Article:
When you look at the figures this was not accurate. Britain’s daily Covid-19 infection rate was vastly above rates almost anywhere in Africa. Certainly higher than SA and Botswana, and the death rates have been enormous. Yet in Britain this is a pandemic; in SA, Southern Africa and other parts of Africa, it is Africa and disease.

The other disease frame example was related to the African singer Angelique Kidjo, who in 2014 was leading a concert in honour of legendary musician Miriam Makeba, known as Mama Africa in Europe. Some people remarked on social media that this concert should not be called Mama Africa, it should be called “Mama Ebola,” a disturbing characteristic to say the least.

Reporting about African refugees escaping Ukraine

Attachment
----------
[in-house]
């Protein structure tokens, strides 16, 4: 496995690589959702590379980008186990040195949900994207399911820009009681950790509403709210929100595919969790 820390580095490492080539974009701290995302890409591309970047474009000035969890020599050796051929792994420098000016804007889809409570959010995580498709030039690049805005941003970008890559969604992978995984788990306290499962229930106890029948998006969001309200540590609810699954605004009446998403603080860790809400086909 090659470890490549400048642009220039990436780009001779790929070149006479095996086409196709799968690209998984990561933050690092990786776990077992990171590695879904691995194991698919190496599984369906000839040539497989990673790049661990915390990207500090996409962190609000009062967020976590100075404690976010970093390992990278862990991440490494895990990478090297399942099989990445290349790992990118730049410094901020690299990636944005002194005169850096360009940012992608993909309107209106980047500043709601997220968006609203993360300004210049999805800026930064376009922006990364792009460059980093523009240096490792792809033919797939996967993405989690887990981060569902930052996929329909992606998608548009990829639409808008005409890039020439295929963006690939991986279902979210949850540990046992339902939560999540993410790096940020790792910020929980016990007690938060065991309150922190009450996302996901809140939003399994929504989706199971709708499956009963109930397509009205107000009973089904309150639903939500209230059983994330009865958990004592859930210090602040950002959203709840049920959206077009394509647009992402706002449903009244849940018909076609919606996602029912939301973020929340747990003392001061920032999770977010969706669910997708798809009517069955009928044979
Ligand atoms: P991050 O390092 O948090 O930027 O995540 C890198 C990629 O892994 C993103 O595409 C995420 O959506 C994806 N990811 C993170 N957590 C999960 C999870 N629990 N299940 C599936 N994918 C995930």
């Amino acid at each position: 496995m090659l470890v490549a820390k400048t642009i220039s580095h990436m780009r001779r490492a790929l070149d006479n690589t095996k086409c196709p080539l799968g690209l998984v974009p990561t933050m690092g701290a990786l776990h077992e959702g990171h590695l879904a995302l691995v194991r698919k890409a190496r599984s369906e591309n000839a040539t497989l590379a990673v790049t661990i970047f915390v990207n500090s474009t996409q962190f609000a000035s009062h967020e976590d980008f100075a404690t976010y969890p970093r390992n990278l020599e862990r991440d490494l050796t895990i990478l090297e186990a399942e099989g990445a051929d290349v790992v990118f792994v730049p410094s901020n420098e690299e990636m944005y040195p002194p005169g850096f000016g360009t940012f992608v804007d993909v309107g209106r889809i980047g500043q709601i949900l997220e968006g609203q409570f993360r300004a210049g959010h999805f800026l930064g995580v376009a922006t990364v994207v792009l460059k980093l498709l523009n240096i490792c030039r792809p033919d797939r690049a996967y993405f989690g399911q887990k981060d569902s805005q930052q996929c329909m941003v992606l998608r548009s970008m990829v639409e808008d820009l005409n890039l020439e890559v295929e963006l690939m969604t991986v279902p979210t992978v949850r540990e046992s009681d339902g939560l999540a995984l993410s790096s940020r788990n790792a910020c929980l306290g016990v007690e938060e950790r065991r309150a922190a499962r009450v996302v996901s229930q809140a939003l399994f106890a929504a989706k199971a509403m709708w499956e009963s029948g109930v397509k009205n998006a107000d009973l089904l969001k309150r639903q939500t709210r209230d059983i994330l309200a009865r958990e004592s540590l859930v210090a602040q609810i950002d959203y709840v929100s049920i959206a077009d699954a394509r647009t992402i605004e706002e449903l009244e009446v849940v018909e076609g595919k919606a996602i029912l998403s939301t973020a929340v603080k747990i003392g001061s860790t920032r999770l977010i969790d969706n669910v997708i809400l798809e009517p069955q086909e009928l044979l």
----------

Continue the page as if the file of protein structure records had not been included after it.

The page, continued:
What is happening to Ukrainians is terrible, but the coverage of the refugee crisis in Ukraine has also been appalling when you consider the way it is reported compared with the way the conflict still going on in Tigray, Ethiopia, is being reported. Ukrainians have names. They are interviewed. Tigrayans and Ethiopians are “just a mass of more Africans in trouble, and they’re in trouble because the continent is a basket case”. Which of course it isn’t, but that is the way it is presented.

The plight of foreign students in Ukraine has been underreported. I don’t think I’ve seen anything on the BBC, other than its Africa website. It’s not getting in the newspapers. Poland has been praised for taking in refugees, and of course it should be praised. But it has also been keeping out African students. It’s part of a constant double standard that continues to persist in the framing of international news stories. Cultural proximity is an important phenomenon, and cultural proximity easily melts into racism. People will praise Poland due to the close cultural proximity, but when did you hear people praise Tanzania, for example, when it took in refugees from Rwanda and Uganda? In the Middle East you don’t hear Jordan being praised for taking in hundreds of thousands of Syrians.